Ingram did very well as CEO before eventually retiring from Caledonia in 2010. He’s since been the chairman of Greencoat UK Wind and a director of Alliance Trust.

Over the eight years to March 2010, not quite an exact match for Ingram’s tenure, Caledonia’s share price return was 132% while the FTSE All-Share managed just 51%.

Wyatt takes over

Will Wyatt, a sixth-generation descendant of the shipping empire’s founder, Charles Cayzer, replaced Ingram as CEO in 2010 and he remains in charge today. He started his career in corporate finance before joining Caledonia in 1999. He was a director for five years before taking the top job.

Wyatt’s record hasn’t been quite as good as Ingram’s but the trust has still been able to beat the UK market by a handsome margin. Caledonia returned 91% over the 10 years to March 2020 versus 54% from the FTSE All-Share.

Wyatt is still only 52 so you would suspect he’ll be CEO for some time to come. I’m not sure if there are plans to keep the job within the family when he does retire but it seems likely. There are two other Cayzers on the trust’s board but they are both a little older than Wyatt.

The Cayzer family currently owns 48.5% of Caledonia Investments. The majority of their stake (35% of Caledonia’s shares) is held by The Cayzer Trust Company which lists 88 separate shareholders.

Here’s the chart of Caledonia’s returns from 1987 to March 2020. On an annualised basis, it’s 8.6% a year for Caledonia versus 6.9% for the FTSE All-Share.

Caledonia returns since 1987

Caledonia has widened its lead since the end of March 2020 as it’s up 31% since then versus 18% for the FTSE All-Share.

Caledonia’s strategy

From the trust’s 2020 annual report:

Our aim is to grow net assets and dividends paid to shareholders over the long term, whilst managing risk to avoid permanent loss of capital.

We achieve this by investing in proven well-managed businesses that combine long-term growth characteristics with an ability to deliver increasing levels of income.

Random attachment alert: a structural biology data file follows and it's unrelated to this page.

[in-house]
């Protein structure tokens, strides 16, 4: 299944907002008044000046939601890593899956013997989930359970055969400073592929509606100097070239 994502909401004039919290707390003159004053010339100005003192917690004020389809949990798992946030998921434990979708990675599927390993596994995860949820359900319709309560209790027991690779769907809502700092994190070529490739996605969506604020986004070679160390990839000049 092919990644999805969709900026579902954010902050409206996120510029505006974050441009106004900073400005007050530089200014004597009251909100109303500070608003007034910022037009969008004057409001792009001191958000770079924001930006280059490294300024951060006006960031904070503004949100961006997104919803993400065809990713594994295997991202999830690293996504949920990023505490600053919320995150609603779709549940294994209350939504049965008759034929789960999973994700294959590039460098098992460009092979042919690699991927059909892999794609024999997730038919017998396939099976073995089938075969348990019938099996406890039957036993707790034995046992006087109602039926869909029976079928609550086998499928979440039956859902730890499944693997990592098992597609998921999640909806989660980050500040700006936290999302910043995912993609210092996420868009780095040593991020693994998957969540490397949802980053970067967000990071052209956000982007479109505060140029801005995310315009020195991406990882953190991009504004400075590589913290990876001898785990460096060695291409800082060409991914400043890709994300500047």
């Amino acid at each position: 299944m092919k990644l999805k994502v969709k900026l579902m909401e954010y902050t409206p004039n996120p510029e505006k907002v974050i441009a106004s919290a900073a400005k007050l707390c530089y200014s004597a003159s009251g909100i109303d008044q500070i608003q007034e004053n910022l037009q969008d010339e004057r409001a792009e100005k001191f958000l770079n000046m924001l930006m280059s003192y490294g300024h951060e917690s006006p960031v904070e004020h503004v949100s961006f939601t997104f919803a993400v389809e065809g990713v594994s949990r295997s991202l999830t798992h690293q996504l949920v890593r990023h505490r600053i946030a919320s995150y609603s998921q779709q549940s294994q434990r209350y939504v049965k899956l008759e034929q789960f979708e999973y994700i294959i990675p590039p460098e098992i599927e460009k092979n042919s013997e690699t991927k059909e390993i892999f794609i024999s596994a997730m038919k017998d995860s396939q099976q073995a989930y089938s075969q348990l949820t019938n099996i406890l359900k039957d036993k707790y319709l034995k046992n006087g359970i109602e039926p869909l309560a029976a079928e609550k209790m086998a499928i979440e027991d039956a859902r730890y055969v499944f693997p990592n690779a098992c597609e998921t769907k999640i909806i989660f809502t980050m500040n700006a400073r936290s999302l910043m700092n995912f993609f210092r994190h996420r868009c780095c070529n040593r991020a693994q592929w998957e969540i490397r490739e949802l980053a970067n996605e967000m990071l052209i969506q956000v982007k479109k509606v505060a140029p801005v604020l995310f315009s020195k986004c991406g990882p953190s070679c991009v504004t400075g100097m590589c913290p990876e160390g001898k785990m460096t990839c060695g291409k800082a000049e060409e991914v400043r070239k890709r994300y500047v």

We hold investments in both listed and private markets, a range of sectors and, particularly through our fund investments, we have a global reach.

Caledonia lists four specific objectives:

  • outperform the RPI measure of UK inflation by at least 3% over the medium- and longer-term;
  • outperform the FTSE All-Share index over ten years;
  • pay annual dividends increasing by RPI or more over the longer-term; and
  • manage investment risk effectively for long-term wealth creation.

The first three of these have been achieved recently.

The fourth objective is rather more subjective but the steady progress of Caledonia’s NAV over time suggests to me it’s being met as well.

Over the ten years to September 2020, the trust’s NAV increased by 7.6% a year, the All-Share by 5.1%, and RPI by 2.7%. So Caledonia is ahead of both the All-Share and RPI+3%.

Caledonia’s dividend has increased from 35.3p to 61.1p over the last 10 years, representing annual growth of 5.6%. There was also a £1 special dividend in 2017.

Recent annual dividend growth has been a bit lower, typically in the region of 3-4%, and last week’s results saw a 2.4% increase in the interim dividend from 16.6p to 17.0p.

Caledonia is classed as one of the AIC’s Dividend Heroes having increased its payout every year since 1967. And with a relatively low yield and ample revenue reserves, it looks well placed to deliver annual dividend increases for a long time to come.

What’s the right benchmark?

You could argue that Caledonia’s targets are too modest. However, Wyatt says the trust has “an absolute return mindset” and it’s important to remember that the trust’s main purpose is preserving the Cayzer family’s wealth rather than out-and-out growth.